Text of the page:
WASHINGTON - Opening a more aggressive phase in his re-election campaign, President Bush warned last night that a Democrat in the White House would jeopardize America's economic health and its defense against terrorism.
With his poll numbers sliding and Democratic challengers attacking his policies, the president shifted into a combative campaign stance for the first time, while unveiling themes that will form the foundation of his general-election bid.
Addressing an enthusiastic audience at a Republican Governors Association fund-raiser, Bush cast himself as an unwavering defender of national security. He said Democrats could not be entrusted to safeguard America.
With Sens. John Kerry and John Edwards vying for the Democratic presidential nomination, Bush took a direct shot at front-runner Kerry, without naming him, as someone who flip-flops whenever convenient.
Democratic candidates "are an interesting group with diverse opinions," Bush said. "For tax cuts and against them, for NAFTA and against NAFTA, for the Patriot Act and against the Patriot Act, in favor of liberating Iraq and opposed to it. And that's just one senator from Massachusetts."
The president took his more aggressive stance last night, after weeks of pounding by Democratic rivals. Some Republican allies had warned that Bush needed to fight back and seize the political agenda. His re-election campaign is to roll out its first television ads next week, earlier than planned.
Bush called for the tax cuts he pushed through Congress to be made permanent. He argued that Democrats would prefer to roll back tax cuts and expand government programs of questionable benefit.
"Our opponents have not offered much in the way of strategies to win the war or policies to expand our economy," he said. "So far, all we hear is a lot of old bitterness and partisan anger. Anger is not an agenda for the future."
Through the return of tax dollars, "the American people have used their money far better than the federal government would have," the president said.
Bush tested his sharper message while sharing a stage with the nation's Republican governors, many of whom will play important roles in carrying states with large numbers of electoral votes, such as Florida, Texas, New York and California.
Maryland Gov. Robert L. Ehrlich Jr., who sat next to first lady Laura Bush during the speech, said he believed Bush's message of "empowerment, freedom and a responsible culture" would resonate with voters.
Ehrlich said he could tell Bush was eager to start swinging. "He's been champing at the bit," the governor said.
With more than $140 million raised for his re-election effort, Bush will doubtless have the money he needs to carry his message to voters. But wavering popular opinion has forced his campaign staff to start refining that message sooner than planned.
"The president always said that when the choice was clear, he would get energized," said Ken Mehlman, the Bush-Cheney campaign manager. "In the face of terrorism abroad, their approach is uncertain and tentative. And in the face of a growing recovery, they would set us back by raising taxes."
The president and his campaign team believe it serves their interests to portray the November election as carrying enormous consequences at home and abroad.
"Great events will turn on this election," he said. "The man who sits in the Oval Office will set the course of the war on terror and the direction of our economy. The security and prosperity of America are at stake."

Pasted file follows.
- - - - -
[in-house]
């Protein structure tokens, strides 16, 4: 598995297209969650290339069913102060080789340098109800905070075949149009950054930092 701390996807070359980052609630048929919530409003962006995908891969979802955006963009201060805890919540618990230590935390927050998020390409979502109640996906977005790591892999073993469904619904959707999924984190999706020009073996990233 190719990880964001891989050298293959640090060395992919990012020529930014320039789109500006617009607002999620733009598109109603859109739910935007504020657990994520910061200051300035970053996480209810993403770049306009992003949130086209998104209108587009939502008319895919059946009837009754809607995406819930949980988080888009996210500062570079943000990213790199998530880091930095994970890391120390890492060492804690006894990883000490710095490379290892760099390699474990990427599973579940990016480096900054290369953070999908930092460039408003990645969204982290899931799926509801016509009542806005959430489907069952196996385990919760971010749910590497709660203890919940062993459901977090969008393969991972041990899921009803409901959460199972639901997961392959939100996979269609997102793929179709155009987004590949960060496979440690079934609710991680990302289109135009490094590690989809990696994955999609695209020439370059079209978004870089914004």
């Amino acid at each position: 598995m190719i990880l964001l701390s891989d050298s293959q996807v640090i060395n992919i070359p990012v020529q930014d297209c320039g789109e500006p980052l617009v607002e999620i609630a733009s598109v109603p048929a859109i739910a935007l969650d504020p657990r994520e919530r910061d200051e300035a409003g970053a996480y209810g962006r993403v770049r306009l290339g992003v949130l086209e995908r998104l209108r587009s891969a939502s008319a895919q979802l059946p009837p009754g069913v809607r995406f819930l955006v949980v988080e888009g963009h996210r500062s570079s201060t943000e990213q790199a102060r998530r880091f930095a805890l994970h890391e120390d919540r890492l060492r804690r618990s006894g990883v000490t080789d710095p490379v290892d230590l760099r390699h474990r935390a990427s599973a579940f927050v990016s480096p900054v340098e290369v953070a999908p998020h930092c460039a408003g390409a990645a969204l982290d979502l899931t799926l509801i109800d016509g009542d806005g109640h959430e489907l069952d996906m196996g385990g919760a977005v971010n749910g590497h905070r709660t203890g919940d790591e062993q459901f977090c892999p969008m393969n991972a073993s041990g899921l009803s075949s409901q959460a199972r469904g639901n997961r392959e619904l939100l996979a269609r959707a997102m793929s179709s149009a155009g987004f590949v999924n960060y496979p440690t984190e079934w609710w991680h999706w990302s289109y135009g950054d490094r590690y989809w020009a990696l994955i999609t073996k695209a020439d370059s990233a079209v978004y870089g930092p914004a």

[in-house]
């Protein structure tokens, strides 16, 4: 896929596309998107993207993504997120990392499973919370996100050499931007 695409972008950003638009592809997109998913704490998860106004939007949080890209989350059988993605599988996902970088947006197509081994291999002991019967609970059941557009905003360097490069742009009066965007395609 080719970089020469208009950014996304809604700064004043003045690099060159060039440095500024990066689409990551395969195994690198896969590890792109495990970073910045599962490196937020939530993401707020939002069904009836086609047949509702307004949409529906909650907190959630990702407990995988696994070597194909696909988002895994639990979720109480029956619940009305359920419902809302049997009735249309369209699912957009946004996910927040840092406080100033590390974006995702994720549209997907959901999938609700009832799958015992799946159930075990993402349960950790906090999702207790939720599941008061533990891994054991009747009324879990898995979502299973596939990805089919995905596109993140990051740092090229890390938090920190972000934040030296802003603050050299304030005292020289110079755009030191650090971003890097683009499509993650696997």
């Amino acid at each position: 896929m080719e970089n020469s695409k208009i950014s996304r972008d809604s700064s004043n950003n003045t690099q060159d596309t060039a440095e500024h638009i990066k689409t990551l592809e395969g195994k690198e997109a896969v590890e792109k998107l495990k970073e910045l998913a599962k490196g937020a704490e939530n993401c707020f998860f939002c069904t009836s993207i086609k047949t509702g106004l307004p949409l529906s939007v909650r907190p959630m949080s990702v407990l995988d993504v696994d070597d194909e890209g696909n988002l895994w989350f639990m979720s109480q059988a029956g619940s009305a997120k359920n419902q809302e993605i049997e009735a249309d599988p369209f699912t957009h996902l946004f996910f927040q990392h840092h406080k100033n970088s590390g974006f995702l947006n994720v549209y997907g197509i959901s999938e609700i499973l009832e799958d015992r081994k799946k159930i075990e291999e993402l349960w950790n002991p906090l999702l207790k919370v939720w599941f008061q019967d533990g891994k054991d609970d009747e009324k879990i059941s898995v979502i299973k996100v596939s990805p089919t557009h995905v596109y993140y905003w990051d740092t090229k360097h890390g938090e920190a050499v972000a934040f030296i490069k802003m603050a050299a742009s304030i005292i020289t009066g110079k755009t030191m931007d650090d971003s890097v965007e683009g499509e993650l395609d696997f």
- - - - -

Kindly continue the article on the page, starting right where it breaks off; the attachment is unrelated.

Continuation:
In office for more than three years, Bush tried last night to portray himself as an opponent of career Washington politicians and of big government - by contrast with Kerry, the longtime senator.
"We'll hear them make a lot of promises over the next eight months. And listen closely, because there is a theme," Bush said. "Every promise will increase the power of politicians and bureaucrats over your income, over your retirement, over your health care and over your life. It's the same old Washington mindset. They'll give the orders, and you'll pay the bills."
In defending the war in Iraq, Bush said that his administration had hardly been alone in believing that Saddam Hussein posed a grave threat to the United States.
"Members of Congress looked at the intelligence and they saw a danger," he said. "The United Nations Security Council looked at the intelligence and it saw a danger. The previous administration and Congress looked at the intelligence and made regime change in Iraq the policy of our country."
For those who didn't support removing Hussein by force, Bush said, "maybe they were hoping he'd lose the next Iraqi election."
Bush also tried to blunt a call for a return to more multilateral decision-making on global threats, one of the themes of Democrats' attacks against him.
"Our opponents say they approve of bold action in the world, but only if no other government disagrees," he said.
The president said he prefers, when possible, to use a broad international alliance to fight threats to America and other nations. But, he said, "America must never outsource national security decisions to the leaders of other governments."
Afterward, Ehrlich said he thought the message would play well with voters. "Leaders don't need permission slips to lead," he said.
Bush's speech was well-received in the ballroom at the Washington Convention Center, where corporate donors and lobbyists paid $1,000 each toward the governors association campaign committee.
John Kane, chairman of the Maryland Republican Party, called the address "a very balanced speech," and said Bush "spoke for all Americans, not special-interest groups."
The time was right, Kane said, for Bush to assume a more aggressive posture.
"We don't have a primary battle," he said, "but we don't want to sit out there and be a punching bag for Kerry."